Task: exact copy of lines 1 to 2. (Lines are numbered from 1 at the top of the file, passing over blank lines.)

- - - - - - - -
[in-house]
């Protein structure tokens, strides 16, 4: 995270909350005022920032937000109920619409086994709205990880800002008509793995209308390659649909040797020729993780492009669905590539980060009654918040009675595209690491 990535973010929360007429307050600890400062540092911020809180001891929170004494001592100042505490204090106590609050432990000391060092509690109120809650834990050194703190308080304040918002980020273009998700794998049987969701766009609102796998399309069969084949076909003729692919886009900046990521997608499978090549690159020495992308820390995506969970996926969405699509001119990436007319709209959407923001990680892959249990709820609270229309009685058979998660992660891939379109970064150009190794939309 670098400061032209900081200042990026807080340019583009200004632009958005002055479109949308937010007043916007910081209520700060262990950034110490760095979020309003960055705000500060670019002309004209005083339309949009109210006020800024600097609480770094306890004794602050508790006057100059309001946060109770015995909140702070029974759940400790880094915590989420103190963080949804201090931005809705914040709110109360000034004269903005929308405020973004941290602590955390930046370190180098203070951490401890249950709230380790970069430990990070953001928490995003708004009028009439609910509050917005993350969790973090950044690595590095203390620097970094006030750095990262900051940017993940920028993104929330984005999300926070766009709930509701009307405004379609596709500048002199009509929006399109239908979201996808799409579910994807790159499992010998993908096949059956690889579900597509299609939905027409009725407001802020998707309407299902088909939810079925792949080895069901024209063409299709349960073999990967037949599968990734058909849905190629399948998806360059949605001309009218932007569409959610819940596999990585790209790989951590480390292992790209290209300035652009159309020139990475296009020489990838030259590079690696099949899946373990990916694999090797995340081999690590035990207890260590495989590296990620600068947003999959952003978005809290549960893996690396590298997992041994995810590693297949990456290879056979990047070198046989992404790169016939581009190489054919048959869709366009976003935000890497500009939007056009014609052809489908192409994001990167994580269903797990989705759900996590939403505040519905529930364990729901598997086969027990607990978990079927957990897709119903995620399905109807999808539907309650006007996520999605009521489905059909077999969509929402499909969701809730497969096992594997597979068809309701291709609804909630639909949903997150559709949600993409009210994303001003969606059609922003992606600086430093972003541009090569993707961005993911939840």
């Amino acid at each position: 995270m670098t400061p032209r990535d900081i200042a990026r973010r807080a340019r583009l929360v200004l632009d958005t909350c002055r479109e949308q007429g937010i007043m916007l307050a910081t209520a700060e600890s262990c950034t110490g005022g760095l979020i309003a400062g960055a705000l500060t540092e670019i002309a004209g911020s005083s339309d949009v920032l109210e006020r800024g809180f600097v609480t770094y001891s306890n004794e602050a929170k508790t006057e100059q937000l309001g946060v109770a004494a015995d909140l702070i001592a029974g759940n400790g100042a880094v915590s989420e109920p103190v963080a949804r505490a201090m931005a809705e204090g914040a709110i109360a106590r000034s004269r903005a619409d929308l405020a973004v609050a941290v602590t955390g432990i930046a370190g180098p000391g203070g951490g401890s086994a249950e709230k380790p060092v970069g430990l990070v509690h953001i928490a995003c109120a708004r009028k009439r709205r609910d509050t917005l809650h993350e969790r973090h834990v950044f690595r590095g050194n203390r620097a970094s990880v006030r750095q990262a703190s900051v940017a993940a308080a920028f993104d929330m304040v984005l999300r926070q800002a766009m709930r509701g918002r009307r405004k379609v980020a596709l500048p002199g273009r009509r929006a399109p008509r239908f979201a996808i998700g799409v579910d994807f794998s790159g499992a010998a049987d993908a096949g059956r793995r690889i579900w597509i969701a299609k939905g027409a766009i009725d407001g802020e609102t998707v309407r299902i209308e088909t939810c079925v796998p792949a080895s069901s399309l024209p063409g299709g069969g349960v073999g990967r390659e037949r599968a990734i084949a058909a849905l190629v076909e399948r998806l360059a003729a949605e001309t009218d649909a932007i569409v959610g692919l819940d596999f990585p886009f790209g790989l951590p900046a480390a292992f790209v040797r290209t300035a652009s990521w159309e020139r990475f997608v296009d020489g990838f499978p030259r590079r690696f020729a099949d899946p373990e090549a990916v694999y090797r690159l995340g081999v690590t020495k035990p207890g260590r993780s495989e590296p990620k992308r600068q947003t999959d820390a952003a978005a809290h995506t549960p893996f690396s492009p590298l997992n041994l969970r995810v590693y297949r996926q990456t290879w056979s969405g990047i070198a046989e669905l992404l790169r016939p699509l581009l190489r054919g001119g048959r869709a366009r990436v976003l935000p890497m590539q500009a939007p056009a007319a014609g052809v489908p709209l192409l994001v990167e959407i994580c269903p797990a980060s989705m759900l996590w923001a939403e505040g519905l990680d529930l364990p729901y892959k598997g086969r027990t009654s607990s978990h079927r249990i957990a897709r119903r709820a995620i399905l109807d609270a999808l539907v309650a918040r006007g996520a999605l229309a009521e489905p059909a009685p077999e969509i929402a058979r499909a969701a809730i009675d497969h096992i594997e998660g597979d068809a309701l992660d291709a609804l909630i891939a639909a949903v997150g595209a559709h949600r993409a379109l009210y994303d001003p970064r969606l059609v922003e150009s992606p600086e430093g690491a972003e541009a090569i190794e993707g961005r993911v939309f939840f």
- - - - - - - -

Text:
[in-house]
């Protein structure tokens, strides 16, 4: 995270909350005022920032937000109920619409086994709205990880800002008509793995209308390659649909040797020729993780492009669905590539980060009654918040009675595209690491 990535973010929360007429307050600890400062540092911020809180001891929170004494001592100042505490204090106590609050432990000391060092509690109120809650834990050194703190308080304040918002980020273009998700794998049987969701766009609102796998399309069969084949076909003729692919886009900046990521997608499978090549690159020495992308820390995506969970996926969405699509001119990436007319709209959407923001990680892959249990709820609270229309009685058979998660992660891939379109970064150009190794939309 670098400061032209900081200042990026807080340019583009200004632009958005002055479109949308937010007043916007910081209520700060262990950034110490760095979020309003960055705000500060670019002309004209005083339309949009109210006020800024600097609480770094306890004794602050508790006057100059309001946060109770015995909140702070029974759940400790880094915590989420103190963080949804201090931005809705914040709110109360000034004269903005929308405020973004941290602590955390930046370190180098203070951490401890249950709230380790970069430990990070953001928490995003708004009028009439609910509050917005993350969790973090950044690595590095203390620097970094006030750095990262900051940017993940920028993104929330984005999300926070766009709930509701009307405004379609596709500048002199009509929006399109239908979201996808799409579910994807790159499992010998993908096949059956690889579900597509299609939905027409009725407001802020998707309407299902088909939810079925792949080895069901024209063409299709349960073999990967037949599968990734058909849905190629399948998806360059949605001309009218932007569409959610819940596999990585790209790989951590480390292992790209290209300035652009159309020139990475296009020489990838030259590079690696099949899946373990990916694999090797995340081999690590035990207890260590495989590296990620600068947003999959952003978005809290549960893996690396590298997992041994995810590693297949990456290879056979990047070198046989992404790169016939581009190489054919048959869709366009976003935000890497500009939007056009014609052809489908192409994001990167994580269903797990989705759900996590939403505040519905529930364990729901598997086969027990607990978990079927957990897709119903995620399905109807999808539907309650006007996520999605009521489905059909077999969509929402499909969701809730497969096992594997597979068809309701291709609804909630639909949903997150559709949600993409009210994303001003969606059609922003992606600086430093972003541009090569993707961005993911939840």